Legislation Would Protect and Encourage Investments from Wholesalers in
TRENTON – A bill sponsored by Senate Majority Leader Bernard F. Kenny, Jr., which would provide contract protections to beer and other malt alcoholic beverage wholesalers when dealing with brewers was unanimously approved by the Senate Law, Public Safety and Veterans’ Affairs Committee today.
“This bill is about fairness, ensuring that brewers can’t reap the benefits from a wholesalers’ hard work in marketing their product, and then turn around and stick it to the wholesaler when the demand is high,” said Senator Kenny, D-Hudson. “The marketing and distributing of alcohol is big business in New Jersey, and wholesalers can spend millions carving a niche in the market for a specialty beer. We want to make sure that the contracts between brewers and wholesalers provide ample protection to allow wholesalers to be fairly compensated for their investments.”
The bill, S-2170, would establish permissible terms that may appear in contracts between brewers of malt alcoholic beverages and wholesalers. Known as the Malt Alcoholic Beverage Act, the bill would require contracts to meet certain reasonable standards, set forth in the bill and through case law, and would prohibit brewers from leaving a contract, unless it could be proven that the wholesaler had violated one of the reasonable standards set in the contract. The bill would also set up a regulatory structure for the wholesale distribution of malt alcoholic beverages in New Jersey, and it would apply to brewers around the world, so long as they contract with New Jersey wholesalers.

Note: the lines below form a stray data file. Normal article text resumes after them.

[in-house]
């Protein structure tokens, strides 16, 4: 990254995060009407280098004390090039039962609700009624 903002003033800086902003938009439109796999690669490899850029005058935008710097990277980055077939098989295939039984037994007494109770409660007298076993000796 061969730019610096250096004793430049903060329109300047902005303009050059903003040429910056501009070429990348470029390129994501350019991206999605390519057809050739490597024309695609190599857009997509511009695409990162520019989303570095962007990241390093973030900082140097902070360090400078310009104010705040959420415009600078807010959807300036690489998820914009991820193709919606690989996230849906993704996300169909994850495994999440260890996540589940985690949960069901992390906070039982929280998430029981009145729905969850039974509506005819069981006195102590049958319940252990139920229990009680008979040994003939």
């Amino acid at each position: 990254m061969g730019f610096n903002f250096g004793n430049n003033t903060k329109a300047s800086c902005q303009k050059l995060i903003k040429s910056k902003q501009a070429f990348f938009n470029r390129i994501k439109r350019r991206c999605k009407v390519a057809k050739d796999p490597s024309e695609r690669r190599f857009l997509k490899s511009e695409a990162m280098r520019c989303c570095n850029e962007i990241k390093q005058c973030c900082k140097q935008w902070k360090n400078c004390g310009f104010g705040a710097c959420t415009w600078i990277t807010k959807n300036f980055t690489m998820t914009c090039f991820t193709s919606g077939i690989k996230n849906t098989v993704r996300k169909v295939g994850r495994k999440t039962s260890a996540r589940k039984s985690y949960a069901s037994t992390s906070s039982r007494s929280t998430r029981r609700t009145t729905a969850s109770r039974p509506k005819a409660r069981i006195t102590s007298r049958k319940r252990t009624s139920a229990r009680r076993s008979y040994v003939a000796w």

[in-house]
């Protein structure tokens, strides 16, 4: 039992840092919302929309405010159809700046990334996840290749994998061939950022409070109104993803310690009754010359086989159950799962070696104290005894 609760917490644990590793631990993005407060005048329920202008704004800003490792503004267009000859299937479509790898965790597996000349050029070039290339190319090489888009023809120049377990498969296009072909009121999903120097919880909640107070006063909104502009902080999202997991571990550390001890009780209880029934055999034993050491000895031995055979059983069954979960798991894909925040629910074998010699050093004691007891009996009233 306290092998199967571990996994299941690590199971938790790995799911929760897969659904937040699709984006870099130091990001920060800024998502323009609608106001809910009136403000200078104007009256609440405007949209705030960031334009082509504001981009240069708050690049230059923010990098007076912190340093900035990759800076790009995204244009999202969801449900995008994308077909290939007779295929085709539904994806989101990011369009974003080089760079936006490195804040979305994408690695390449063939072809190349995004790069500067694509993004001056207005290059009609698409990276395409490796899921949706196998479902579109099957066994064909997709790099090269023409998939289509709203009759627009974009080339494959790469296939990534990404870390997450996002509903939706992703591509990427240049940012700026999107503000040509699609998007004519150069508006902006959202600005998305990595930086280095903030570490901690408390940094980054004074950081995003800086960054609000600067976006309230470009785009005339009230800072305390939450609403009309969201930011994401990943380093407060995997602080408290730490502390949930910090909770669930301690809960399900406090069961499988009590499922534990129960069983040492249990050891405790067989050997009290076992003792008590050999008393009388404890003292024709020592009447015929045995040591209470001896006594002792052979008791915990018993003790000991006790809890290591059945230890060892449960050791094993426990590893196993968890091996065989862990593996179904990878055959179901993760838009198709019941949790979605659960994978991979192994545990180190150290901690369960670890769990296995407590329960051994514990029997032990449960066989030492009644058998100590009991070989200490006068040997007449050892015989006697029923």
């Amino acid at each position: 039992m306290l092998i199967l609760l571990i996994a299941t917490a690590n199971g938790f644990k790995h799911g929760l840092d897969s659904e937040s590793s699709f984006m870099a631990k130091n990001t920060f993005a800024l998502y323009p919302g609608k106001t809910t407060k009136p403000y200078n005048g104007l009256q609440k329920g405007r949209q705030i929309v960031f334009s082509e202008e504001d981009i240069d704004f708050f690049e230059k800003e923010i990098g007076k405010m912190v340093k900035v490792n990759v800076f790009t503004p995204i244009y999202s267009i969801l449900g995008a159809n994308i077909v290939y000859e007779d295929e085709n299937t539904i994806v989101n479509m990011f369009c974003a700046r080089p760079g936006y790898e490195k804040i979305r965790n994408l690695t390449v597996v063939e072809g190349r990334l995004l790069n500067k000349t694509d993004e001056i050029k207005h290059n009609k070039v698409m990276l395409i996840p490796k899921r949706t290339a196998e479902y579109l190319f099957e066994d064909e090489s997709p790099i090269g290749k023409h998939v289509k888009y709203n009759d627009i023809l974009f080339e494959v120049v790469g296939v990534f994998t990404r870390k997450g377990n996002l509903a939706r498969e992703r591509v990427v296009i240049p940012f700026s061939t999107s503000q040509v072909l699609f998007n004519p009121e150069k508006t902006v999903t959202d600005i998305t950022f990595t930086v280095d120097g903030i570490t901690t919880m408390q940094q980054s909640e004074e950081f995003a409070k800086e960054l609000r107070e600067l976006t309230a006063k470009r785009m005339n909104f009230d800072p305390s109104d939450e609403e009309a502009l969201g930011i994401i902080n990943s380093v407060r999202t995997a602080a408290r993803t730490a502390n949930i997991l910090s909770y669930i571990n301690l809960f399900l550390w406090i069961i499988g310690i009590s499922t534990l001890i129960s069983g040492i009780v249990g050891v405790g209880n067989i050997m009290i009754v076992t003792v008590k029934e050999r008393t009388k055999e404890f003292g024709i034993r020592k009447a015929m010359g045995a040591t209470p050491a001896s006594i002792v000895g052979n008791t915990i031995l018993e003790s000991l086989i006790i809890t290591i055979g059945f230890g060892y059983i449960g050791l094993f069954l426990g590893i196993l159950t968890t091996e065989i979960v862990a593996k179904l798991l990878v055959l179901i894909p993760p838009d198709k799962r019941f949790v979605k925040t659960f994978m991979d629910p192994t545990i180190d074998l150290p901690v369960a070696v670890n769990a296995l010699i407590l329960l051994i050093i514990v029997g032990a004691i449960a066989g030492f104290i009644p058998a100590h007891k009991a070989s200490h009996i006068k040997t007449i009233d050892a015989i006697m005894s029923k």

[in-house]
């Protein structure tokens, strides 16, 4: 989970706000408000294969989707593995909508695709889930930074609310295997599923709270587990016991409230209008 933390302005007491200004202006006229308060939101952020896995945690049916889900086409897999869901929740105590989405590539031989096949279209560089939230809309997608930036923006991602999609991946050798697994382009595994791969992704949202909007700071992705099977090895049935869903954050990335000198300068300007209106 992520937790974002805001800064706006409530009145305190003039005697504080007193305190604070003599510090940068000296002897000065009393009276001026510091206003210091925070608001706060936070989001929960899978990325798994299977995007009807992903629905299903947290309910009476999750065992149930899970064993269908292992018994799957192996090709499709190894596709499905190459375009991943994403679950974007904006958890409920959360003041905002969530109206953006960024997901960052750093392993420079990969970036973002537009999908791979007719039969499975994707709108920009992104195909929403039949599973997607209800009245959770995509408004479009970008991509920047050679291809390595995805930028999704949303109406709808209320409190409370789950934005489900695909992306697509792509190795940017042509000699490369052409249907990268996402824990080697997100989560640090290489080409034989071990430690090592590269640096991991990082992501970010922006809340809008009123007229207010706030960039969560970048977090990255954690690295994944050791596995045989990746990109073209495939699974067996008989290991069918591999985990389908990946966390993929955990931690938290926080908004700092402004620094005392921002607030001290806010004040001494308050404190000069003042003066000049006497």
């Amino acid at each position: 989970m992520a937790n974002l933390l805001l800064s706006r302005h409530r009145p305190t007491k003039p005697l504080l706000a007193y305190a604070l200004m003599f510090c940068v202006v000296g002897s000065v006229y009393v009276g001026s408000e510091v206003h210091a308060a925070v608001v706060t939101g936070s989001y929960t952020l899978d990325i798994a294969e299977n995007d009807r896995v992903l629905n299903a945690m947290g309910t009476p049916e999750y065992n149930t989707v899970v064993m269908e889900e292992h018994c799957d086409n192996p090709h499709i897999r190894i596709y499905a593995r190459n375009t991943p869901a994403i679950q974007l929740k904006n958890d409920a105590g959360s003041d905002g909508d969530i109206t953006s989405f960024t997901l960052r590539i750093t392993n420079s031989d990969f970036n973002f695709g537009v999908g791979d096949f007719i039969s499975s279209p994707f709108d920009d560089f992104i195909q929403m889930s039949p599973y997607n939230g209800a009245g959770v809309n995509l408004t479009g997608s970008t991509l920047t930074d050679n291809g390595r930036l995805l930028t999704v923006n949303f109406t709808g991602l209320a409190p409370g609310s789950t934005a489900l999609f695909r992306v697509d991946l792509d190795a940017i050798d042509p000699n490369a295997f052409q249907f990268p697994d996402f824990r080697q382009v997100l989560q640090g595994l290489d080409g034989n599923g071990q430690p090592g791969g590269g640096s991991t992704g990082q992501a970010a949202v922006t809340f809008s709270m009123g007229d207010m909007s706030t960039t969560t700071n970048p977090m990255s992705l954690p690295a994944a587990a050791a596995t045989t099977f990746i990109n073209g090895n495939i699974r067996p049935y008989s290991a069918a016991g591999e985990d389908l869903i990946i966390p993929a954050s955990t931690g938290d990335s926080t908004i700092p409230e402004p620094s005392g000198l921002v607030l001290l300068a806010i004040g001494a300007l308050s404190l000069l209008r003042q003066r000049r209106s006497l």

“This bill codifies good business practices and customer loyalty, and provides protections for wholesalers from a brewer who would take the money and run,” said Senator Kenny. “So often, the demand for a product is dictated by the successful marketing of the product, and wholesalers contribute millions to build market interest for their brewers. That they would be able to benefit from the hard work of one wholesaler and then split for a better deal is hardly fair business practice.”
The bill now heads to the full Senate for consideration. Identical legislation, A-3619, was approved by the Assembly in June by a vote of 77-1, with one abstention.